Dry on the inside and protected on the outside - the perfect downhill clothing
When you're at a downhill event, the mountain bike course just streaks by. Falls at high speeds are not unusual. But thanks to efficient protective gear, severe injuries are seldom.
This include all-round protective gear for the cyclist. A downhill helmet and protective eyewear on his head. Body armour, elbow pads and downhill gloves on his body. The downhill cyclist protects his legs and feet with knee pads, shin guards and robust downhill shoes.
Ideal protection for downhill courses
Participating in downhill events without a helmet is unthinkable. A complete set of protective equipment is obligatory at bike parks. A downhill full-face helmet should always have a chin guard. A hard visor also protects the wearer from mud, rocks and branches. Naturally, this is also true for the eyewear. Cycling goggles fit snugly over the head and offer effective protection against sun, wind and shocks. Unlike sunglasses or other types of cycling glasses, they don't slip and provide optimum protection for the eyes even during falls.
For the upper body, downhill cyclists usually turn to protector jackets. Depending on their make, they are padded differently. Generally, though, the back, elbows and shoulders are entirely covered in foam pads and additional plastic guards. Some models also protect the breast and lower arms. One alternative for upper-body protection is a combination of back protectors and elbow guards. Protector jackets, however, have the advantage that the protective elements don't slip and everything stays right where it belongs without impeding the cyclist's freedom of movement. Thanks to modern materials, bike-protectors are very lightweight and breathable.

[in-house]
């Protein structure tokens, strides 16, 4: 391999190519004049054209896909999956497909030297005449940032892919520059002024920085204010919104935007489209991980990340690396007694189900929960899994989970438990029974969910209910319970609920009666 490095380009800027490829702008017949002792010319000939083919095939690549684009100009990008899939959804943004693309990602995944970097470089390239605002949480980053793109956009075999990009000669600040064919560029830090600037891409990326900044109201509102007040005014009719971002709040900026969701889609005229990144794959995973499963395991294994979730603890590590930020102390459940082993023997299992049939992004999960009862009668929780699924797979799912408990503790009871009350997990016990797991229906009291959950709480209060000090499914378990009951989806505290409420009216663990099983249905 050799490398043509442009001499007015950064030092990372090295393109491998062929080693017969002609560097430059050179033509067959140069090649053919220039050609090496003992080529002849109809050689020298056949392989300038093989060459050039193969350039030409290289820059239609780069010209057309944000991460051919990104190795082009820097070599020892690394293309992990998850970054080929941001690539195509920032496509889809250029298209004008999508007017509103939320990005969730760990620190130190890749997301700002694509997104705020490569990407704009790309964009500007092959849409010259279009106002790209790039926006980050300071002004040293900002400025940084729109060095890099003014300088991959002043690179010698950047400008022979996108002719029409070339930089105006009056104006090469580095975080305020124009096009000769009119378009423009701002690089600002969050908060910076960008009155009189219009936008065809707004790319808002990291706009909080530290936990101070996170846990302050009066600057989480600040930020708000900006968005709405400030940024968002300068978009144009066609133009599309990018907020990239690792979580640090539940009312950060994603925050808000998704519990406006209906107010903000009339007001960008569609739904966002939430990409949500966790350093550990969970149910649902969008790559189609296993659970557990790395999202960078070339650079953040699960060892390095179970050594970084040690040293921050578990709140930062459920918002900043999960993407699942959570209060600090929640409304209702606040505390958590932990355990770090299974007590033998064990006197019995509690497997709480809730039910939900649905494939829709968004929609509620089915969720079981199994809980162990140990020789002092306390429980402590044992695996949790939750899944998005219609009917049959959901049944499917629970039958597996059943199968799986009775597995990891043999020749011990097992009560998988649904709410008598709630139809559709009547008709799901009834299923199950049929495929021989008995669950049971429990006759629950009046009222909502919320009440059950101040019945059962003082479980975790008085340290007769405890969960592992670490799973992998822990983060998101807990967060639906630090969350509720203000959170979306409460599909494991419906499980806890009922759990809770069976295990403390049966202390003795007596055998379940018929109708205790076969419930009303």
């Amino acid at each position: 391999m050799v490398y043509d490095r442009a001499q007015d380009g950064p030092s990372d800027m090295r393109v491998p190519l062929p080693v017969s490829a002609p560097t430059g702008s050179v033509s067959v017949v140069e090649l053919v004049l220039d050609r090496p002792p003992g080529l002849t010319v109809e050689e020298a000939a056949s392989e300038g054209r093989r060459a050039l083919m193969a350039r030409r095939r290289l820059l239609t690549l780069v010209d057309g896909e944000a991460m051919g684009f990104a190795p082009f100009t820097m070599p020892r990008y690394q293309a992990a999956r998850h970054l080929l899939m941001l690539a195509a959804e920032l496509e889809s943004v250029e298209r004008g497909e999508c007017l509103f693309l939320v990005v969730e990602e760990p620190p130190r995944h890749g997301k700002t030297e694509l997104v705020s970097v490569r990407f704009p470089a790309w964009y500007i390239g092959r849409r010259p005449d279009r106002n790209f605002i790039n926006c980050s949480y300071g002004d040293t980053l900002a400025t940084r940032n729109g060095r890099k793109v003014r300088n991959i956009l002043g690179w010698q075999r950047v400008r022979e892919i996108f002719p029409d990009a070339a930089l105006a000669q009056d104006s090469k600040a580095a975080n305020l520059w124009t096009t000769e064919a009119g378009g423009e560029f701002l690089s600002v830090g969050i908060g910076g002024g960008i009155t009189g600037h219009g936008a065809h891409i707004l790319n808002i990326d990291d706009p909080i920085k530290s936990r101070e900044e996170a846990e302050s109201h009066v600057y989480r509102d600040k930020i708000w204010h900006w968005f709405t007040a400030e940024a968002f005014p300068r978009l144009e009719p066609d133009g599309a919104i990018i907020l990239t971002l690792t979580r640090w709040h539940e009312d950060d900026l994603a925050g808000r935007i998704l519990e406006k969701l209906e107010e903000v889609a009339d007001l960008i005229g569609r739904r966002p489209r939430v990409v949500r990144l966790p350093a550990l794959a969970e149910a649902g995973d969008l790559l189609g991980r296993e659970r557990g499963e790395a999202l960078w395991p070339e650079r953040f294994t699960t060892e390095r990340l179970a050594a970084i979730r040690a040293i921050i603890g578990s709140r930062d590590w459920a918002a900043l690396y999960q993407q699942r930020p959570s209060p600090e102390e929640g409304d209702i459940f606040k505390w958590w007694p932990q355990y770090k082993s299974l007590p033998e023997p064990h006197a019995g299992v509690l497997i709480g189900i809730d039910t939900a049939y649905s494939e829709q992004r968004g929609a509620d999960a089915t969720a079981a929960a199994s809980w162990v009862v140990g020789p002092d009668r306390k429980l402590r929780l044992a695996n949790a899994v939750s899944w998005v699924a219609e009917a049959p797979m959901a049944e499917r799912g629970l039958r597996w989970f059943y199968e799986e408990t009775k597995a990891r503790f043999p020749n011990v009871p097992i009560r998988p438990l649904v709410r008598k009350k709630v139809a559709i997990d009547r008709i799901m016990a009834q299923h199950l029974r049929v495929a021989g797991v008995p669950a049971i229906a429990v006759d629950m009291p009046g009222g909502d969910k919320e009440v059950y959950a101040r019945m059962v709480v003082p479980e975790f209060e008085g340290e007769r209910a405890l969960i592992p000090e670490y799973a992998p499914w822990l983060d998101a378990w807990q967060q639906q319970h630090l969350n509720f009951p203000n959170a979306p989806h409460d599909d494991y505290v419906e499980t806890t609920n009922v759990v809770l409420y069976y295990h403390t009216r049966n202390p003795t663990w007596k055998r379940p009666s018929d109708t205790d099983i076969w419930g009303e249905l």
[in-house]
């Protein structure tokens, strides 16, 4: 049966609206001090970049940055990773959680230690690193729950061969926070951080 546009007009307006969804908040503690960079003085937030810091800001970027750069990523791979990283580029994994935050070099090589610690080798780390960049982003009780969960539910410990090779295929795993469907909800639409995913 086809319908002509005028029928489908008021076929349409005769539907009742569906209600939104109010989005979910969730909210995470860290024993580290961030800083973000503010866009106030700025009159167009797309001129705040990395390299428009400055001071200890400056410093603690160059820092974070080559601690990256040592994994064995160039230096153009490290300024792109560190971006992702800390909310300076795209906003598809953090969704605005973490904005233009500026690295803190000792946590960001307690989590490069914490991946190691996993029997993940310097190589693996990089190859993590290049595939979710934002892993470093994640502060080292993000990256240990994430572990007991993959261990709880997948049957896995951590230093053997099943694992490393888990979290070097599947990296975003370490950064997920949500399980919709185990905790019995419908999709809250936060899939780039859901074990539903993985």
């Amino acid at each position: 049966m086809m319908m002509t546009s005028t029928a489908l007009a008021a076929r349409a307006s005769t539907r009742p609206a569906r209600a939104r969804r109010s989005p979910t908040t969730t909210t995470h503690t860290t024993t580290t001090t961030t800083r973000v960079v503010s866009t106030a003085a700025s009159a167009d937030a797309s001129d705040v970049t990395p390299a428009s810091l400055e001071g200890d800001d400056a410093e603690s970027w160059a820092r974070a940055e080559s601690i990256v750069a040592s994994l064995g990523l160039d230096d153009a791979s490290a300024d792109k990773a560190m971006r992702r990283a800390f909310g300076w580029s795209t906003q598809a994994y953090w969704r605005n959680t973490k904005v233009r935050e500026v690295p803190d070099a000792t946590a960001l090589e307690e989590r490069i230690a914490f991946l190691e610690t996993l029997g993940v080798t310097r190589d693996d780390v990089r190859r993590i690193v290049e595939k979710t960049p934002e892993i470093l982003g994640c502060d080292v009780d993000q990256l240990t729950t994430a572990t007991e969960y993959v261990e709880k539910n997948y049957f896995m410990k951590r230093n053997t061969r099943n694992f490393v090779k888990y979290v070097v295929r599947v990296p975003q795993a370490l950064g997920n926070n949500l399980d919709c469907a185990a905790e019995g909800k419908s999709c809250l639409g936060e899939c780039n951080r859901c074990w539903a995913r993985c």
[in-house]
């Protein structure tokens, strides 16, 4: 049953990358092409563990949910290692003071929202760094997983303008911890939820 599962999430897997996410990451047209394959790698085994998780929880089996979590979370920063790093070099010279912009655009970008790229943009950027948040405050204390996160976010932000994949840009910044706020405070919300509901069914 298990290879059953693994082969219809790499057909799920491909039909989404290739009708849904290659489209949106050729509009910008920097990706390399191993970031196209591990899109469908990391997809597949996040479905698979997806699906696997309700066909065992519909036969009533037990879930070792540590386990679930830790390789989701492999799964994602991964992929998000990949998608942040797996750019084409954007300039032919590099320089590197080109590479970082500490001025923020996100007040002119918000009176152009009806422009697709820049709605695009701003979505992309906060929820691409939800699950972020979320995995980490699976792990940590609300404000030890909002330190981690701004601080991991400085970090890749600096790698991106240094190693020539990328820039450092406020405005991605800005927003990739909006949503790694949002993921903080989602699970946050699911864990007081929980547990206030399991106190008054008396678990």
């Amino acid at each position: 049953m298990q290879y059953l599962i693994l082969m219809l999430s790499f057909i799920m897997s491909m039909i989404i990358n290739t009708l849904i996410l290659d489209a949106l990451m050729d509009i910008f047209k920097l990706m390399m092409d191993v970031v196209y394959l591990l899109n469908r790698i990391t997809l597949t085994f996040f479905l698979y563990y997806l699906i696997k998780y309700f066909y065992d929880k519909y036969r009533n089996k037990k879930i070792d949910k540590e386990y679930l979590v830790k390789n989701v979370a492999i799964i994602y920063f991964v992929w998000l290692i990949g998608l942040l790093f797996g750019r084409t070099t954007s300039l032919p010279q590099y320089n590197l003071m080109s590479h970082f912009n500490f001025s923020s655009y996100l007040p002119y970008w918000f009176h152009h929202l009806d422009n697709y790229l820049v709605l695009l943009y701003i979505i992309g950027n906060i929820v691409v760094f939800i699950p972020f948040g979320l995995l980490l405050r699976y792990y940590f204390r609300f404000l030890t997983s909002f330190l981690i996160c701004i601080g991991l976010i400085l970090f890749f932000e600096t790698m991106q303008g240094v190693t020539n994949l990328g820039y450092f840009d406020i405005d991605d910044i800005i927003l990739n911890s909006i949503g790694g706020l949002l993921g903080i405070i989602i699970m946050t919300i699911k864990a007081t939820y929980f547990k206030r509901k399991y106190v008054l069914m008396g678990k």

Knee pads are also a part of the basic equipment needed for downhill mountain biking. Models reaching from the knee to the shin are the best. The combination of cushioning foam and a hard plastic shell protects from shocks and abrasions. Another possibility is a combination of separate knee and shin guards. They are more adaptable, but are also more prone to slip.
Downhill shoes and downhill gloves
Sturdy shoes are generally recommended for mountain biking. Most mountain bikers like to use with flat pedals in downhill and wear cycling shoes with robust flat soles such as those from Five Ten. But click pedals are also used sometimes in downhill races, in combination with the proper mountain bike shoes.
Downhill gloves usually have long fingers and are made of sturdy materials. The right cycling gloves will help downhill cyclists keep a tight grip on things and also prevent blisters or abrasions on the hands.
Baggy shorts and downhill jerseys as an outer layer
Cyclists competing in downhill and freeride often wear a combination of downhill shirts and MTB shorts over a base layer and protectors. You will often see pros wearing long downhill trousers, both during races and in bike parks. Many cyclists, however, swear by the comfort and good ventilation of baggy shorts.
Downhill jerseys or downhill jackets worn over protectors offer a layer that is not only breathable and windbreaking, but also allows bikers to express their individual style. Downhill cyclists show their colours in the baggy and often colourfully printed downhill shirts by bike brands such as Pearl Izumi, Maloja or Endura. Whether in discreet shades of black or grey, a camo-look or flashy neon colours with oversize prints, there is an outfit out there for every cyclist.